Low-emissions zones are a popular feature in many European cities, with more than 260 schemes in operation across the continent. But with questions over their efficacy, authorities are turning to other approaches to curb emissions from city centres and promote the use of transport that uses clean energy
Transport is the only sector in Denmark that has seen emissions increase since 1990. New regulation for public procurement and investment in some larger cities has helped to electrify more buses, but electrification of Denmark’s railway network connecting those urban areas is lagging behind
Oslo, the capital of Norway, has big climate action ambitions. Among initiatives to achieve them it is instigating regulations to cut carbon emissions associated with buildings under construction and during their operational life spans
The world’s building stock is forecast to double in size by 2050 to house a global population of 11 billion. If climate neutrality is also to be met by this date, the construction industry will have to significantly slash emissions from the materials it uses
In an interview with FORESIGHT Climate & Energy, Frank Jensen, mayor of Copenhagen, explains why mayors and local authorities are uniquely positioned to lead the energy transition and implement measures to proof their cities against extreme weather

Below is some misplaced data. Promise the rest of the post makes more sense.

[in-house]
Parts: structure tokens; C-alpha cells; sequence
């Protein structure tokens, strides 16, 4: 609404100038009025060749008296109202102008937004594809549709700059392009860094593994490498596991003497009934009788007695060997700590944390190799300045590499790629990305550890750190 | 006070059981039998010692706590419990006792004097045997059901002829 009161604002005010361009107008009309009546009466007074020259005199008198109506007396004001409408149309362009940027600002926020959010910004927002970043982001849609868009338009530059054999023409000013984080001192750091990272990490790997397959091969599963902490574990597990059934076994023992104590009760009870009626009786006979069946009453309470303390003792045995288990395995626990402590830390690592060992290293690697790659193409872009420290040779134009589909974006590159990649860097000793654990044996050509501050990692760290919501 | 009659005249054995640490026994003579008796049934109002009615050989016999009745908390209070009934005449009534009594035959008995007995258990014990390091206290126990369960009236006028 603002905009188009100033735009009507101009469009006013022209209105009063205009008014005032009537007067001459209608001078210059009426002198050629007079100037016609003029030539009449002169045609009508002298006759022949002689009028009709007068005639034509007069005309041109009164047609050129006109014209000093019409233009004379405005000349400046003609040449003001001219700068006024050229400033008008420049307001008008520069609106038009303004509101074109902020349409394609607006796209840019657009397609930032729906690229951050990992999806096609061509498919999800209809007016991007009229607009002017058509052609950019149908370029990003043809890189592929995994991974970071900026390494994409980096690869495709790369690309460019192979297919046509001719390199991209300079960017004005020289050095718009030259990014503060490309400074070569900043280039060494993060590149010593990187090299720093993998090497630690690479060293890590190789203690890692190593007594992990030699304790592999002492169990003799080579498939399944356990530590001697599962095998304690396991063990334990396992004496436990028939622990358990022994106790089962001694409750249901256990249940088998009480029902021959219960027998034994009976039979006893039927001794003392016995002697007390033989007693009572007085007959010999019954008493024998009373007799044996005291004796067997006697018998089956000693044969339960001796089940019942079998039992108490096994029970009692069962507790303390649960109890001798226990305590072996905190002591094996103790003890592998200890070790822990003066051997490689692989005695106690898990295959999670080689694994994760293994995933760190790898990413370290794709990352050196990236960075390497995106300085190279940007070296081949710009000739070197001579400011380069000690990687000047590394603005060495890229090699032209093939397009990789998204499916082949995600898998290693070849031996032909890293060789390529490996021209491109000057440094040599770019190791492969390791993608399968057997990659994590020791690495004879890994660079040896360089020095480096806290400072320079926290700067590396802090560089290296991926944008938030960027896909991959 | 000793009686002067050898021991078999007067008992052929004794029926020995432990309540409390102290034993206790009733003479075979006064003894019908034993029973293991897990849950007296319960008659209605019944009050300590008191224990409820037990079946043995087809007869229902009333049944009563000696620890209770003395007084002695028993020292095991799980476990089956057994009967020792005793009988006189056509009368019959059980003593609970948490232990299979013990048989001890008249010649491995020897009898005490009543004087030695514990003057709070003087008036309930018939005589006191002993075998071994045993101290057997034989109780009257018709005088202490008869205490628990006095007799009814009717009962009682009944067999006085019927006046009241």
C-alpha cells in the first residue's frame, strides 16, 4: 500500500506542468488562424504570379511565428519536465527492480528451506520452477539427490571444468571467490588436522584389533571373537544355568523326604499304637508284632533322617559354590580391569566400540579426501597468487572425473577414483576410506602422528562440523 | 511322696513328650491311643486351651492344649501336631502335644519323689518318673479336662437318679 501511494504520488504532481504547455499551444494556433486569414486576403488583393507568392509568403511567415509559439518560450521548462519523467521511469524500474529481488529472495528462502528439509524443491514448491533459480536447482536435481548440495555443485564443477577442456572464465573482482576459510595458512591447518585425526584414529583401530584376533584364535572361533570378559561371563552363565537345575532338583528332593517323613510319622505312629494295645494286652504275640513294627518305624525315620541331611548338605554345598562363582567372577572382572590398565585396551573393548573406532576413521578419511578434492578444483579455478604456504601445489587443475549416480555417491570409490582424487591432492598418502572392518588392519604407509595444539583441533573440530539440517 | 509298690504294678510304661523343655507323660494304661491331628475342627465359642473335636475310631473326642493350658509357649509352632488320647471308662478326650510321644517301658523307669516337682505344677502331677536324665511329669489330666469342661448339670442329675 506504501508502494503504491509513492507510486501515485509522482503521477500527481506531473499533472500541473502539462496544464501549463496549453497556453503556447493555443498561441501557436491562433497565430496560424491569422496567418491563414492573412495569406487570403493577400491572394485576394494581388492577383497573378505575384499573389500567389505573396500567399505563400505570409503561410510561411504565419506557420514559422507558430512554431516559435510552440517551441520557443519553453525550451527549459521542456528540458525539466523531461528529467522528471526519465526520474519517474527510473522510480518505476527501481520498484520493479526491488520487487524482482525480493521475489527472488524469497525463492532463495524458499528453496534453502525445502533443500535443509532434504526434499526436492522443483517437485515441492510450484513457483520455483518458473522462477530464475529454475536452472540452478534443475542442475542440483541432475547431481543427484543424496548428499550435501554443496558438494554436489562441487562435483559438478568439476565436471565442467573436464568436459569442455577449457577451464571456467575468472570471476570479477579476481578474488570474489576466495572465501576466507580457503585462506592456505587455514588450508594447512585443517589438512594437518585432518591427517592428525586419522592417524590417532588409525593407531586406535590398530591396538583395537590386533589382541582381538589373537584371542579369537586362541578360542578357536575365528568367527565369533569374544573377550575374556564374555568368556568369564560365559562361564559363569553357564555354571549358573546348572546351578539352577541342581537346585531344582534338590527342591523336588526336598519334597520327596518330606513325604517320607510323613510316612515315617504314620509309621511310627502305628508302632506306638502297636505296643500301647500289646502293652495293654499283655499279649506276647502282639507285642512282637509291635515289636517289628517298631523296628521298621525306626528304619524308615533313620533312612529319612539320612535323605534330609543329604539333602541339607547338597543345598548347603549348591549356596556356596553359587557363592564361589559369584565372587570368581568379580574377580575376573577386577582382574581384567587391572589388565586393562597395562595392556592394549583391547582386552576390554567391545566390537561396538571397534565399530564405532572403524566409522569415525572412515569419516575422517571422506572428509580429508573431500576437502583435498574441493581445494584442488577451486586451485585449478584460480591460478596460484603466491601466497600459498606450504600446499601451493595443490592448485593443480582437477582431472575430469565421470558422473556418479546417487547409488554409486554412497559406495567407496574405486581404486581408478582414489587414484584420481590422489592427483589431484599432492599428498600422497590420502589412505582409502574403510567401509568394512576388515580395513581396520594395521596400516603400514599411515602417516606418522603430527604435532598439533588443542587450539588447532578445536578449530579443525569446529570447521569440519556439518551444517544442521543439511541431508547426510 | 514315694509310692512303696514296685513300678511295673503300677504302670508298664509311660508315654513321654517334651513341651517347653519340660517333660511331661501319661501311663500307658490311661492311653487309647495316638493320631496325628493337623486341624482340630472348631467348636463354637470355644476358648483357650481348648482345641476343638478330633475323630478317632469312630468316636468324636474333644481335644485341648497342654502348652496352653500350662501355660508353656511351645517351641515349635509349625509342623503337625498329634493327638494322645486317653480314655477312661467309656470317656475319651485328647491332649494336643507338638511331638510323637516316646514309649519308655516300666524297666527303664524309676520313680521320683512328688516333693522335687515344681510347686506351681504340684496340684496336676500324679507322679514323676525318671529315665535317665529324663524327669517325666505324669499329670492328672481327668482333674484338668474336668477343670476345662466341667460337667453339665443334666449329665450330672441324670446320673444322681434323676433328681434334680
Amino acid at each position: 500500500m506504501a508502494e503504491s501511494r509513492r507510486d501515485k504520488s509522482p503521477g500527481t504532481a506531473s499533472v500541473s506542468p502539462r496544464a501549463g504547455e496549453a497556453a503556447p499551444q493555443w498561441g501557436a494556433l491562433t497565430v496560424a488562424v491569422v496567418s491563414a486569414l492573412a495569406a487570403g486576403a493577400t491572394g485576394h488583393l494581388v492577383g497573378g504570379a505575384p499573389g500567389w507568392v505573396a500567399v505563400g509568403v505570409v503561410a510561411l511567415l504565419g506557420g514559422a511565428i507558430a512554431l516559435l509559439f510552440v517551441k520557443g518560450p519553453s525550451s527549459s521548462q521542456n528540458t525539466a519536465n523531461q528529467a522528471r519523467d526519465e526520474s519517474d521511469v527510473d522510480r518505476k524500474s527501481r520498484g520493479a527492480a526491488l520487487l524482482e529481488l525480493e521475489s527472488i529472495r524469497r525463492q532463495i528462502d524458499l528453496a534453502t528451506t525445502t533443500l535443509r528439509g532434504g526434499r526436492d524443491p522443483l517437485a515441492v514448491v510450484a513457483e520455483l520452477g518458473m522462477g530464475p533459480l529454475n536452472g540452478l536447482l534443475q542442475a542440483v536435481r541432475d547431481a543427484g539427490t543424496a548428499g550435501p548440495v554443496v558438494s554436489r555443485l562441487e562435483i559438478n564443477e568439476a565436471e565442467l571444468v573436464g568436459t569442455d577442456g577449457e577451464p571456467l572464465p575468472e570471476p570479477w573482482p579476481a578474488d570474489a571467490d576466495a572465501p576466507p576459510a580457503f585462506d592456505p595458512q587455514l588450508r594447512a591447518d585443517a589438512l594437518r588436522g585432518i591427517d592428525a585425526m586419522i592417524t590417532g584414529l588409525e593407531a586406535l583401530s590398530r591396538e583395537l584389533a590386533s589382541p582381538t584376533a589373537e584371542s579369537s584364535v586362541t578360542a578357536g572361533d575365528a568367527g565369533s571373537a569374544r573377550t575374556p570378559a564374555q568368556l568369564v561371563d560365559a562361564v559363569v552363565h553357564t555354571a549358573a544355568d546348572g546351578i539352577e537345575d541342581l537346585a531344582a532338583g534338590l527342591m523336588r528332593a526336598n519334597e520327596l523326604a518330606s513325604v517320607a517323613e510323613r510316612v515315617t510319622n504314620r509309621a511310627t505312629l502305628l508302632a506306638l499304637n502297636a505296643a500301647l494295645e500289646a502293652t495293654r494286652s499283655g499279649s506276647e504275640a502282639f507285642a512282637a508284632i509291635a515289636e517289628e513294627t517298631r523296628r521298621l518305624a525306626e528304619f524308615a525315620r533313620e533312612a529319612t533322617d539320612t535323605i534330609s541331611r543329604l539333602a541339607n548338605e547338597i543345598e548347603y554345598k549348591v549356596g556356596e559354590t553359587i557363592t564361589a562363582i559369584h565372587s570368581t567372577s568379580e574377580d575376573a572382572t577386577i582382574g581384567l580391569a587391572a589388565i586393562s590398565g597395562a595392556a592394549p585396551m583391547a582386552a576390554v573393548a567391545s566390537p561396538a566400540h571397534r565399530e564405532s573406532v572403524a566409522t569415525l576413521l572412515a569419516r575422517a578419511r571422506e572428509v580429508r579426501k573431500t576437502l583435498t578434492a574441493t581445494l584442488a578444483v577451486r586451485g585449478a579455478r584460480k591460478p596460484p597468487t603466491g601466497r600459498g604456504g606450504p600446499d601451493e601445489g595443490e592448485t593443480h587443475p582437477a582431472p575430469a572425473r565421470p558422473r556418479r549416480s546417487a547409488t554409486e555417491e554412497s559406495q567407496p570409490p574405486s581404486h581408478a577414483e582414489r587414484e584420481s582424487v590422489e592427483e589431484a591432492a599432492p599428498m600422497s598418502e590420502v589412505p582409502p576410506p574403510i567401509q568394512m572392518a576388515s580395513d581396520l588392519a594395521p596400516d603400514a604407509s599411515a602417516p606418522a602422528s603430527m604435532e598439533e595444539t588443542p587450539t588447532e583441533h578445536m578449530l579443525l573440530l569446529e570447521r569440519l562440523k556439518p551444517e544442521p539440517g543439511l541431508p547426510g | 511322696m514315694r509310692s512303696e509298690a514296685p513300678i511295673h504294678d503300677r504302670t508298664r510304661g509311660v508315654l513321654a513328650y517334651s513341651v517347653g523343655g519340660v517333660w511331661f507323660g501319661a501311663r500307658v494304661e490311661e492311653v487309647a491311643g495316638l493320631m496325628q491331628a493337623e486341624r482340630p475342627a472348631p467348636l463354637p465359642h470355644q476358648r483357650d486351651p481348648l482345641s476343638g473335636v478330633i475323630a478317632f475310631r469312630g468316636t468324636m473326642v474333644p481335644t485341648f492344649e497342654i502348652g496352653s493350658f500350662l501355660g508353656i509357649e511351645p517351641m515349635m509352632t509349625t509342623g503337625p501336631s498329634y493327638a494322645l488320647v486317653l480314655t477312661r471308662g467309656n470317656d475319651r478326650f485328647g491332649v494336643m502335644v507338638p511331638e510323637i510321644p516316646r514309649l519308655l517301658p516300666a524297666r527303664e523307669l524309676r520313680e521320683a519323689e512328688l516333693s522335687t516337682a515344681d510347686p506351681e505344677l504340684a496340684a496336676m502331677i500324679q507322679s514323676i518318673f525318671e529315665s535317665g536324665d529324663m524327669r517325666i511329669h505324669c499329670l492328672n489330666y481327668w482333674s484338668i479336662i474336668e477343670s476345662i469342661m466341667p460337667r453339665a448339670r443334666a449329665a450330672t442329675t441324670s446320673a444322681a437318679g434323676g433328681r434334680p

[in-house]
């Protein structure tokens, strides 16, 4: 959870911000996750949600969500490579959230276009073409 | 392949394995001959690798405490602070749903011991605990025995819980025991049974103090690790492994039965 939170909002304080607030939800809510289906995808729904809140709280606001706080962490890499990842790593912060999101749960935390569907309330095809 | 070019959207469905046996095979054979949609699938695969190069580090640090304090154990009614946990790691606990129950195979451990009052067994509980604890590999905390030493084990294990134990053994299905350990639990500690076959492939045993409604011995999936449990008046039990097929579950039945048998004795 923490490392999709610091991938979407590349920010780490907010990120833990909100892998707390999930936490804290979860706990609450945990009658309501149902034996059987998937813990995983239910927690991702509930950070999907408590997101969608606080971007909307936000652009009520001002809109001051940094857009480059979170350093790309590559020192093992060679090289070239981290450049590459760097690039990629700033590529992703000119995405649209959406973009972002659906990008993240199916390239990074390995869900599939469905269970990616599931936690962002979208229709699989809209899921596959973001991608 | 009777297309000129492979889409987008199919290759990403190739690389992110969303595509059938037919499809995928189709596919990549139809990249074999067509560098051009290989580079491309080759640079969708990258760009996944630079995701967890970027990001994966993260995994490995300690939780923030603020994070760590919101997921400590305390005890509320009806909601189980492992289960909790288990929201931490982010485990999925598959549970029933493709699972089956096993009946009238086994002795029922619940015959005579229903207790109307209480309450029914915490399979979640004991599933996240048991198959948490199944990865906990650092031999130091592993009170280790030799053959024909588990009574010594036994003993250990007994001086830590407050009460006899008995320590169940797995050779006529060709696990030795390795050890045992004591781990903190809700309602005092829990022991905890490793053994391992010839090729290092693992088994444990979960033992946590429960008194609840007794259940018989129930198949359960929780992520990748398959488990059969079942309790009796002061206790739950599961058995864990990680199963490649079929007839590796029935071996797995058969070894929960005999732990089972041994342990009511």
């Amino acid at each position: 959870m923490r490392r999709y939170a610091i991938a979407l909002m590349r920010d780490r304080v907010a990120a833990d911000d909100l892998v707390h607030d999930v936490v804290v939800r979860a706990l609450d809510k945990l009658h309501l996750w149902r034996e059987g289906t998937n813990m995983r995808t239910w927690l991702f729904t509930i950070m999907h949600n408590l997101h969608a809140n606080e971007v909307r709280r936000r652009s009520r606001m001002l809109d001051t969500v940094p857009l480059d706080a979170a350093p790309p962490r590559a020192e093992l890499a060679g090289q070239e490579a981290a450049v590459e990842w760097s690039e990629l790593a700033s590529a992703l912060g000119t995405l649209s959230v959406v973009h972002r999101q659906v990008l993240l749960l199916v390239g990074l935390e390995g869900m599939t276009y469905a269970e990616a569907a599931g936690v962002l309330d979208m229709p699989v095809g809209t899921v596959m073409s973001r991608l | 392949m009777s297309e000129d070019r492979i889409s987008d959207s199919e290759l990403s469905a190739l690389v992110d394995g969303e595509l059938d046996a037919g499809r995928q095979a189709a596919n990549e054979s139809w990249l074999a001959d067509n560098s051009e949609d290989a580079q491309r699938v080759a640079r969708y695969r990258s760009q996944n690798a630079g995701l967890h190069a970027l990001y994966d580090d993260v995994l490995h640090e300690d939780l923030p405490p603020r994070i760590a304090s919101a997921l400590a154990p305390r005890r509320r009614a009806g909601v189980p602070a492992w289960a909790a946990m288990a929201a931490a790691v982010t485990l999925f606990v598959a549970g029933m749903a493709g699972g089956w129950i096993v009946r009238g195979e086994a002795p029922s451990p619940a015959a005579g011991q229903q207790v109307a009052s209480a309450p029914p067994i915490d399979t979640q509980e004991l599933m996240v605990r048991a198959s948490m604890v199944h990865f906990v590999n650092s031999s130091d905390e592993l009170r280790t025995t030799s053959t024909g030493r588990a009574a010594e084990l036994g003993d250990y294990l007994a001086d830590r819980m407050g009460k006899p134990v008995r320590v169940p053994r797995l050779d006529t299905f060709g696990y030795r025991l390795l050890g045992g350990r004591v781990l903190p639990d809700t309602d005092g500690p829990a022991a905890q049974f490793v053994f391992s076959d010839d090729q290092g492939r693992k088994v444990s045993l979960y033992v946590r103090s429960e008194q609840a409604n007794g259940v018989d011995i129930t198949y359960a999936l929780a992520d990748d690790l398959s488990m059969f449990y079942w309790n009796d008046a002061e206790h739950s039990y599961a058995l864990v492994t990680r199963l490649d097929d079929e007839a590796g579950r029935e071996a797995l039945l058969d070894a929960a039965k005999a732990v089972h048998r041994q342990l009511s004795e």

Cooperation and social justice are at the heart of plans by the historic university city of Leuven, Belgium to become carbon neutral, as is the radical idea of giving owners no choice but to energy-renovate their homes
After achieving its own clean energy transition, the Danish island of Samsø is now advising towns and regions worldwide how to follow in its footsteps, and sees its next role as a test ground for innovative energy solutions
Despite the massive amount of solar power output in Europe this summer and the technology’s falling prices, building owners are still reluctant to put panels on their roofs. Tübingen, Germany is introducing legislation to force change
Vejle, one of Denmark’s largest towns, has decided to work with, rather than against, the water that surrounds it and the increased threat of flooding from climate change through projects focused on environmental and social goals
District heating, where heat from a central generator is distributed underground to warm a network of homes or businesses, is commonplace in Denmark and other Nordic and Baltic countries, but, until now, it has remained a rarity elsewhere in Europe
Despite an increase in sales in recent years, electric cars remain a novelty in many countries. One street in Norway, however, is miles ahead. Out of the 150 families living on Søndre Vei, a street outside Oslo, nearly 90% of them drive electric cars.
Coastal protection is expensive, but as a warming climate increases the risk of violent storms and floods, those living by the sea have little choice but to pay out. The Netherlands is leading the way with innovative solutions that stop the tide and boost business. Such an approach could also inspire the funding of climate change adaptation measures more generally.
The future is urban and India wants to pave the way by building 100 new smart cities by 2020